1-s2.0-S1521661623006411-main (1).pdf (2 MB)
Comparing the immune abnormalities in MIS-C to healthy children and those with inflammatory disease reveals distinct inflammatory cytokine production and a monofunctional T cell response.
journal contributionposted on 2024-01-10, 12:54 authored by Claire Butters, Ntombi Benede, Thandeka Moyo-Gwete, Simone I Richardson, Ursula Rohlwink, Muki Shey, Frances Ayres, Nelia P Manamela, Zanele Makhado, Sashkia R Balla, Mashudu Madzivhandila, Amkele Ngomti, Richard Baguma, Heidi Facey-Thomas, Timothy F Spracklen, Jonathan Day, Hamza van der Ross, Catherine Riou, Wendy A Burgers, Christiaan Scott, Liesl Zühlke, Penny L Moore, Roanne S Keeton, Kate Webb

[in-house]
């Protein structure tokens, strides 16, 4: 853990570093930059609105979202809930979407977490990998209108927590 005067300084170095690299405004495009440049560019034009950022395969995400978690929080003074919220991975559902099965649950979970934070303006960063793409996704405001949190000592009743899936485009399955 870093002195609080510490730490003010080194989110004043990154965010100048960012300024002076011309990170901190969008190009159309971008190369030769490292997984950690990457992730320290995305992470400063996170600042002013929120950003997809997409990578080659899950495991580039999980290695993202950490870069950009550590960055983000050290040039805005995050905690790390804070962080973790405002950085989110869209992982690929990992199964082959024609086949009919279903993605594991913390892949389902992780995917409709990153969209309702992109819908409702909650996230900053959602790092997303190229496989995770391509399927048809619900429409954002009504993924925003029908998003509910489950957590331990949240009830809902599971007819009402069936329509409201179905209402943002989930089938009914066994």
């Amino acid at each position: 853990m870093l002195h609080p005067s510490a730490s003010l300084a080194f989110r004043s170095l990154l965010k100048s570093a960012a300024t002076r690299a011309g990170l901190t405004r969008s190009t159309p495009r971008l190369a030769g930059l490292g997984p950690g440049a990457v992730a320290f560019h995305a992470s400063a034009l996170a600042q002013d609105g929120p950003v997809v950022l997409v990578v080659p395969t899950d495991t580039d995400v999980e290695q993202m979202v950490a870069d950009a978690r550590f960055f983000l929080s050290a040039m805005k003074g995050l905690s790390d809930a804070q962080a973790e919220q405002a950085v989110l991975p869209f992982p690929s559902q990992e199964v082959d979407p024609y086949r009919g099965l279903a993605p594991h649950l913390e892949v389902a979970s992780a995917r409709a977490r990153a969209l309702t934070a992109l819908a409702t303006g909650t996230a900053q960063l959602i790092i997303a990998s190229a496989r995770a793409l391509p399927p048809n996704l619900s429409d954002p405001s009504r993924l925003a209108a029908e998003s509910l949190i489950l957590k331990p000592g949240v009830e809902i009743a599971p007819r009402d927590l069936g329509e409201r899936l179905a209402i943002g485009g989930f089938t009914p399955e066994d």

Multisystem inflammatory syndrome in children (MIS-C) is a severe, hyperinflammatory disease that occurs after exposure to severe acute respiratory syndrome coronavirus 2 (SARS-CoV-2). The underlying immune pathology of MIS-C is incompletely understood, with limited data comparing MIS-C to clinically similar paediatric febrile diseases at presentation. SARS-CoV-2-specific T cell responses have not been compared in these groups to assess whether there is a T cell profile unique to MIS-C. In this study, we measured inflammatory cytokine concentration and SARS-CoV-2-specific humoral immunity and T cell responses in children with fever and suspected MIS-C at presentation (n = 83) where MIS-C was ultimately confirmed (n = 58) or another diagnosis was made (n = 25) and healthy children (n = 91). Children with confirmed MIS-C exhibited distinctly elevated serum IL-10, IL-6, and CRP at presentation. No differences were detected in SARS-CoV-2 spike IgG serum concentration, neutralisation capacity, antibody dependant cellular phagocytosis, antibody dependant cellular cytotoxicity or SARS-CoV-2-specific T cell frequency between the groups. Healthy SARS-CoV-2 seropositive children had a higher proportion of polyfunctional SARS-CoV-2-specific CD4+ T cells compared to children with MIS-C and those with other inflammatory or infectious diagnoses, who both presented a largely monofunctional SARS-CoV-2-specific CD4+ T cell profile. Treatment with steroids and/or intravenous immunoglobulins resulted in rapid reduction of inflammatory cytokines but did not affect the SARS-CoV-2-specific IgG or CD4+ T cell responses in MIS-C. In these data, MIS-C had a unique cytokine profile but not a unique SARS-CoV-2 specific humoral or T cell cytokine response.